In all relevant aspects, the arrest of a suspect who is next to a vehicle presents identical concerns regarding officer safety and the destruction of evidence as the arrest of one who is inside the vehicle. An officer may search a suspect’s vehicle under Belton only if the suspect is arrested. See Knowles, supra, at 117—118. A custodial arrest is fluid and “[t]he danger to the police officer flows from the fact of the arrest, and its attendant proximity, stress, and uncertainty,” Robinson, supra, at 234—235, and n. 5 (emphasis added). See Washington v. Chrisman, 455 U.S. 1, 7 (1982) (“Every arrest must be presumed to present a risk of danger to the arresting officer”). The stress is no less merely because the arrestee exited his car before the officer initiated contact, nor is an arrestee less likely to attempt to lunge for a weapon or to destroy evidence if he is outside of, but still in control of, the vehicle. In either case, the officer faces a highly volatile situation. It would make little sense to apply two different rules to what is, at bottom, the same situation.

In some circumstances it may be safer and more
effective for officers to conceal their presence from a suspect until he has left his vehicle. Certainly that is a judgment officers should be free to make. But under the strictures of petitioner’s proposed “contact initiation” rule, officers who do so would be unable to search the car’s passenger compartment in the event of a custodial arrest, potentially compromising their safety and placing incriminating evidence at risk of concealment or destruction. The Fourth Amendment does not require such a gamble.

Petitioner argues, however, that Belton will fail to provide a “bright-line” rule if it applies to more than vehicle “occupants.” Brief for Petitioner 29—34. But Belton allows police to search the passenger compartment of a vehicle incident to a lawful custodial arrest of both “occupants” and “recent occupants.” 453 U.S., at 460. Indeed, the respondent in Belton was not inside the car at the time of the arrest and search; he was standing on the highway. In any event, while an arrestee’s status as a “recent occupant” may turn on his temporal or spatial relationship to the car at the time of the arrest and search,2 it certainly does not turn on whether he was inside or outside the car at the moment that the officer first initiated contact with him.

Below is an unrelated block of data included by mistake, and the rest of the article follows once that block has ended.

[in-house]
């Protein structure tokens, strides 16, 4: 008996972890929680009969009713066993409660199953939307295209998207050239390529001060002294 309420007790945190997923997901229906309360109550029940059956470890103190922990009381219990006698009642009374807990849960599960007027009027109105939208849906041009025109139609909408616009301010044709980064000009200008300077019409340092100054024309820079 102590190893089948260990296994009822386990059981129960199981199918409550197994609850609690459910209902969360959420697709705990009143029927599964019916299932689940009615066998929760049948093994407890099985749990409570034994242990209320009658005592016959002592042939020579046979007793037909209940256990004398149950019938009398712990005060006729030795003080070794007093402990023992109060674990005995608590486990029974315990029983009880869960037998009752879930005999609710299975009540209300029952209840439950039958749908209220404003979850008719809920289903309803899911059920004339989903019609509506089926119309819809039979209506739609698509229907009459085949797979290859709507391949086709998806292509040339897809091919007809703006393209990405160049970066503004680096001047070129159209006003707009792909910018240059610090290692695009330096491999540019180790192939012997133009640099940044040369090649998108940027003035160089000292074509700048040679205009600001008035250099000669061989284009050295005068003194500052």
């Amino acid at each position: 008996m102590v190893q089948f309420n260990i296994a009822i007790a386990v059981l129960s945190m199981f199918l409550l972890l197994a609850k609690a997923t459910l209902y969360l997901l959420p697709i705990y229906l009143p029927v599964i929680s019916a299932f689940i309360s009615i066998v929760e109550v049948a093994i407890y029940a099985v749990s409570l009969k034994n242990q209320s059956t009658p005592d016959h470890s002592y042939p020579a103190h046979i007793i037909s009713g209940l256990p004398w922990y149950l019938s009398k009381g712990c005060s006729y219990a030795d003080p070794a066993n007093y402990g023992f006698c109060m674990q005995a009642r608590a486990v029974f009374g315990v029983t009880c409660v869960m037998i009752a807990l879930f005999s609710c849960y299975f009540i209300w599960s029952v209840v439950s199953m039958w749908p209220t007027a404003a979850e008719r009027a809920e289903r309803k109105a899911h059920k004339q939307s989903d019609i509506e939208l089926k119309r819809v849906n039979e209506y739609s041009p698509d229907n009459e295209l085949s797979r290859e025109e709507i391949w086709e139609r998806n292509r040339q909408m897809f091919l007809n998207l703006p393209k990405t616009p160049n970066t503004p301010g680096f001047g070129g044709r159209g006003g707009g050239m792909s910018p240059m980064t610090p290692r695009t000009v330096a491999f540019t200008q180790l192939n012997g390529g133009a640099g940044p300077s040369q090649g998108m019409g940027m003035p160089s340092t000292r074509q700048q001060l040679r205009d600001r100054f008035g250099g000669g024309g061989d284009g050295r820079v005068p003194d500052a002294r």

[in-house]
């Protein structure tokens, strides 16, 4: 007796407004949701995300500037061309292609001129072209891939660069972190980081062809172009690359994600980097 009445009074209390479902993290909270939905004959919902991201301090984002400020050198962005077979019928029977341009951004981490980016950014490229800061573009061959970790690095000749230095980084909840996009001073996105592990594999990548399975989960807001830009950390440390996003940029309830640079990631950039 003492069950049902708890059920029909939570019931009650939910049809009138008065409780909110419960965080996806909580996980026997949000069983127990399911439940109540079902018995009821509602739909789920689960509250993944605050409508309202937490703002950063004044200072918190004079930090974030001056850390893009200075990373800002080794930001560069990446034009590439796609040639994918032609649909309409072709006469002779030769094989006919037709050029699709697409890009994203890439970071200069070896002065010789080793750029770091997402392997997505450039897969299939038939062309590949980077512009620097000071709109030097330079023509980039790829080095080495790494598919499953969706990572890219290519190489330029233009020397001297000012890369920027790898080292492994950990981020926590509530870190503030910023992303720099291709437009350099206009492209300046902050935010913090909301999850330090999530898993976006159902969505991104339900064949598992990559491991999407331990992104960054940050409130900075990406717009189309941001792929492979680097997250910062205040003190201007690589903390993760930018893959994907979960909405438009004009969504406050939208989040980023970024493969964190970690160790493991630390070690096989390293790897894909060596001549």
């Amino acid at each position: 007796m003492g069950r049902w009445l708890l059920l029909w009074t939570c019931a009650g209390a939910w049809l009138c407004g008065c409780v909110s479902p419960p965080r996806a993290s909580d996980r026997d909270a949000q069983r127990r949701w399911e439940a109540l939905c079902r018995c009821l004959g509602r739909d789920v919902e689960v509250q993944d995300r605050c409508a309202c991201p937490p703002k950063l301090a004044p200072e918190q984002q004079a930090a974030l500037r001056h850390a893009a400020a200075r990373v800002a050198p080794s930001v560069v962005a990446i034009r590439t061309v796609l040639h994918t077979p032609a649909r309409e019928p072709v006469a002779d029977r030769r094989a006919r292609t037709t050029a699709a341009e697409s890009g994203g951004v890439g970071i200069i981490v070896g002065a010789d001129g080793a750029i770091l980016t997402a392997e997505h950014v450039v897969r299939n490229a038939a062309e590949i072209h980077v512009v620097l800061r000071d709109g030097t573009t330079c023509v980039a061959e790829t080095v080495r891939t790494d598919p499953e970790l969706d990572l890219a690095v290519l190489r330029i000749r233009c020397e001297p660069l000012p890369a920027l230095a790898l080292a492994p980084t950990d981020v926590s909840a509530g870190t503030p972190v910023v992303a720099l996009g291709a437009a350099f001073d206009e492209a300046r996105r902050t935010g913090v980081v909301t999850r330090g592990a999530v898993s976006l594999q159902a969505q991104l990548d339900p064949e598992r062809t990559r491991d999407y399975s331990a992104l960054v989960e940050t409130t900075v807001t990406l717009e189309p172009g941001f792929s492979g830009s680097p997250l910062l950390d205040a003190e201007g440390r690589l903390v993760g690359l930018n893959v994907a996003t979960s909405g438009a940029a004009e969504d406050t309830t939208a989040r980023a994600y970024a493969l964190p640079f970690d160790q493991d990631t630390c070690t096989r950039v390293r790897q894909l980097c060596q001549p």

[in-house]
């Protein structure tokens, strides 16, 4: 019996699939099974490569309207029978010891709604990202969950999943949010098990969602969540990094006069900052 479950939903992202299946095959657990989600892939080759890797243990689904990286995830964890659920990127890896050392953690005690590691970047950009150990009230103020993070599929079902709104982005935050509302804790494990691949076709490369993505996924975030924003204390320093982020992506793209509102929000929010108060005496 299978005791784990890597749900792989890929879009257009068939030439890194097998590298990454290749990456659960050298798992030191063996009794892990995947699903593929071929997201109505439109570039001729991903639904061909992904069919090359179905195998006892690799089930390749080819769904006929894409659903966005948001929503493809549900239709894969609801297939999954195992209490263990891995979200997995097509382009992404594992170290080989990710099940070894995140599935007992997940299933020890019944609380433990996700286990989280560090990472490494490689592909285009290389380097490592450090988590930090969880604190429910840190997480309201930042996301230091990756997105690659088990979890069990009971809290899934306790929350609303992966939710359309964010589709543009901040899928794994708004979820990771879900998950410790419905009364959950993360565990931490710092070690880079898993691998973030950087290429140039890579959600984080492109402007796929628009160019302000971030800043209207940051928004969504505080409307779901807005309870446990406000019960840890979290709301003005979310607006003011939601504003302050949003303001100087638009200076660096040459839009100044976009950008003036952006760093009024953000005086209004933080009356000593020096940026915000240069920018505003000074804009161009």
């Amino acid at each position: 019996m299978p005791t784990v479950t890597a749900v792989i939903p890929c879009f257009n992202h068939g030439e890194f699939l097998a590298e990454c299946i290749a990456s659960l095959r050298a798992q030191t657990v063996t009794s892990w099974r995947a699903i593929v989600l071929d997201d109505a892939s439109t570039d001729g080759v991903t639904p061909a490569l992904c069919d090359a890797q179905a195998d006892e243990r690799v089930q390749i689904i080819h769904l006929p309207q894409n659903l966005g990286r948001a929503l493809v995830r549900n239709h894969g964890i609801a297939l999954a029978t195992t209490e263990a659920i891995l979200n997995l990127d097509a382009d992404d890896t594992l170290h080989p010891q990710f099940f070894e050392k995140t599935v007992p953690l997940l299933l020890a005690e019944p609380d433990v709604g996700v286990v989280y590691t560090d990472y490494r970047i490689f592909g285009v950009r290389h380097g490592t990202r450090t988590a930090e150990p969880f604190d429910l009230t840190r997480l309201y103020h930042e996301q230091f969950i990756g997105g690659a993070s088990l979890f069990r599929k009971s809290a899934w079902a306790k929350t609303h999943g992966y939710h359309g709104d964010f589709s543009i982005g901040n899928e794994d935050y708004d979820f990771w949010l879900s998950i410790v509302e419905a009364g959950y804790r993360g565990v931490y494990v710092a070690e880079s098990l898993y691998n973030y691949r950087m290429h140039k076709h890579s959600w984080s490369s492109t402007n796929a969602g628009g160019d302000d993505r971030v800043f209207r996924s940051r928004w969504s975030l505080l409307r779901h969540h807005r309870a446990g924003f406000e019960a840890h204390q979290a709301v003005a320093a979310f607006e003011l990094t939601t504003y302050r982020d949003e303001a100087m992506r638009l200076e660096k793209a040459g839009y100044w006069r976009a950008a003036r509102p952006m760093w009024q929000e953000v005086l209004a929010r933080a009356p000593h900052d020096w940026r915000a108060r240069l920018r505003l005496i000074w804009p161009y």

To be sure, not all contraband in the passenger compartment is likely to be readily accessible to a “recent occupant.” It is unlikely in this case that petitioner could have reached under the driver’s seat for his gun once he was outside of his automobile. But the firearm and the passenger compartment in general were no more inaccessible than were the contraband and the passenger compartment in Belton. The need for a clear rule, readily understood by police officers and not depending on differing estimates of what items were or were not within reach of an arrestee at any particular moment, justifies the sort of generalization which Belton enunciated.3 Once an officer determines that there is probable cause to make an arrest, it is reasonable to allow officers to ensure their safety and to preserve evidence by searching the entire passenger compartment.

Rather than clarifying the constitutional limits of a Belton search, petitioner’s “contact initiation” rule would obfuscate them. Under petitioner’s proposed rule, an officer approaching a suspect who has just alighted from his vehicle would have to determine whether he actually confronted or signaled confrontation with the suspect while he remained in the car, or whether the suspect exited his vehicle unaware of, and for reasons unrelated to, the officer’s presence. This determination would be inherently subjective and highly fact specific, and would require precisely the sort of ad hoc determinations on the part of officers in the field and reviewing courts that Belton sought to avoid. Id., at 459—460. Experience has shown that such a rule is impracticable, and we refuse to adopt it. So long as an arrestee is the sort of “recent occupant” of a vehicle such as petitioner was here, officers may search that vehicle incident to the arrest.4